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The Most Difficult Discipline

August 15, 2013 12:38 pm | by Alan Nicol, Executive Member, AlanNicolSolutions

Why is it that the most important, most powerful, most effective methods, tools, or practices are also the most difficult? Answering that question might be a challenge to keep the philosophy professors busy for a good, long time. For now, accept your grandfather’s axiom that what is worth doing, is worth taking our time to do.

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Engineers Killed Detroit

August 13, 2013 8:01 am | by M. Simon, Technical Contributor

Since Detroit pleaded bankruptcy, we have been hearing all kinds of things about what killed Detroit. For one thing, high labor rates in Detroit have been touted. Volkswagon is opening a plant in Tennessee. But there are other theories. One is that engineers killed Detroit.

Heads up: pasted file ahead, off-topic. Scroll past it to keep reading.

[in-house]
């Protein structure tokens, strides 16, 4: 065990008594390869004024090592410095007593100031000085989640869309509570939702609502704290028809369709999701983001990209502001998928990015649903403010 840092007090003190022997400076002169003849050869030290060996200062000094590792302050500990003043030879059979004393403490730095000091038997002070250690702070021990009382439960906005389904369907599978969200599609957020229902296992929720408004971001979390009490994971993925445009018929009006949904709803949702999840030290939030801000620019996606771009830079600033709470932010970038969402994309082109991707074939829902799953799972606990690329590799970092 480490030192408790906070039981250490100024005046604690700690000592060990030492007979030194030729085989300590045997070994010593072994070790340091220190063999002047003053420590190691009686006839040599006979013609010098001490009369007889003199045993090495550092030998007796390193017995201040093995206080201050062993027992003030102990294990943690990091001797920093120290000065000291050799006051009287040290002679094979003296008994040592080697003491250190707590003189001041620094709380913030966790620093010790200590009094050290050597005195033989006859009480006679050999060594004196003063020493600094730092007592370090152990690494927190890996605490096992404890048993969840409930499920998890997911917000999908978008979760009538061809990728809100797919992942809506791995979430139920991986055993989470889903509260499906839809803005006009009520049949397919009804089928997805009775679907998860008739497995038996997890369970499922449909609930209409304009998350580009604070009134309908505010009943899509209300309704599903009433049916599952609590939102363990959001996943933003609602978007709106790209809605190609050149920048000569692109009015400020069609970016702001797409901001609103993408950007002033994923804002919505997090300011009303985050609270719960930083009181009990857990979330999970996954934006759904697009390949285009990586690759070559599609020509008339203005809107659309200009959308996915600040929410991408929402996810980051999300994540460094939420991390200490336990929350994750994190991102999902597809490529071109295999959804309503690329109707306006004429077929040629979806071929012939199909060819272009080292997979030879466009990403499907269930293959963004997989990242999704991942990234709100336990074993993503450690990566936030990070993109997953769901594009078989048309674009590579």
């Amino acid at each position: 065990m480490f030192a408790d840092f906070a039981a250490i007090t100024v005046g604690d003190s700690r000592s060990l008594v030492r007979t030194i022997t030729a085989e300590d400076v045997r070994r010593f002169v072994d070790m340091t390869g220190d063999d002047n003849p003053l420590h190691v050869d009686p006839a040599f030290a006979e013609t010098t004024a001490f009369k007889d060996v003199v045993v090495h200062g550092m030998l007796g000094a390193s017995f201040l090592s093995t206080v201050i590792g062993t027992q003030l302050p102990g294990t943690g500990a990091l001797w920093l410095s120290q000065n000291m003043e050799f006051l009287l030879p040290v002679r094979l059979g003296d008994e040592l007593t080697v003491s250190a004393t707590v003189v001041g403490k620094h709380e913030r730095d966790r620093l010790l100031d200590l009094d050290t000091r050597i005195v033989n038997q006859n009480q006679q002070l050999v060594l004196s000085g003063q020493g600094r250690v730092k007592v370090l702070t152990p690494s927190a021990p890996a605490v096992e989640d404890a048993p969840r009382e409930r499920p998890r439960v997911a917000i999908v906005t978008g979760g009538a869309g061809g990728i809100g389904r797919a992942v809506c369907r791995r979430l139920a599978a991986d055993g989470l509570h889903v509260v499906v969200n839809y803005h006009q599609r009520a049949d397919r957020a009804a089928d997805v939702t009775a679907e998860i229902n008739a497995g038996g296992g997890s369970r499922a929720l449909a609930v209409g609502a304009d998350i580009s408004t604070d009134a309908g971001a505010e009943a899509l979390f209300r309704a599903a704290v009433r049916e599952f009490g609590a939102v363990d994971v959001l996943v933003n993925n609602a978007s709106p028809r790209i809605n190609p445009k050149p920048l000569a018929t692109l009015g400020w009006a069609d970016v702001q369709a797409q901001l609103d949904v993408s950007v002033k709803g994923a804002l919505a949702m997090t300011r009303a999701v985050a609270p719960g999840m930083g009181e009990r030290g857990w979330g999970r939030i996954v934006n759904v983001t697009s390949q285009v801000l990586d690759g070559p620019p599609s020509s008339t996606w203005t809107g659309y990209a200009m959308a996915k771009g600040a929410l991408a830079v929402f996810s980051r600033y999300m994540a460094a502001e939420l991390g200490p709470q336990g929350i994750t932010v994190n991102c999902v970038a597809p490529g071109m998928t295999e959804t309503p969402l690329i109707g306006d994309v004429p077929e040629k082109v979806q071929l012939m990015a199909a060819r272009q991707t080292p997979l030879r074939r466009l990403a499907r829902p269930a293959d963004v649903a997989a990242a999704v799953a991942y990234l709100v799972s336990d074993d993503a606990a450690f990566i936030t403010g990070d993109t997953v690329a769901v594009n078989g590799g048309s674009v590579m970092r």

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Taking The What To The How

August 12, 2013 4:44 pm | by Mike Collins, Author, Saving American Manufacturing

Throughout my manufacturing career, I’ve spent many hours in customer waiting rooms, where I would always read the company mission statement if it were mounted on the wall. I must admit that I have never been comfortable with the idea of mission/vision statements because I always thought them to be statements on what the company would like to do — not what they are really capable of doing.

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Taking Success Full-Time

August 12, 2013 2:59 pm | by Anna Wells, Executive Editor, IMPO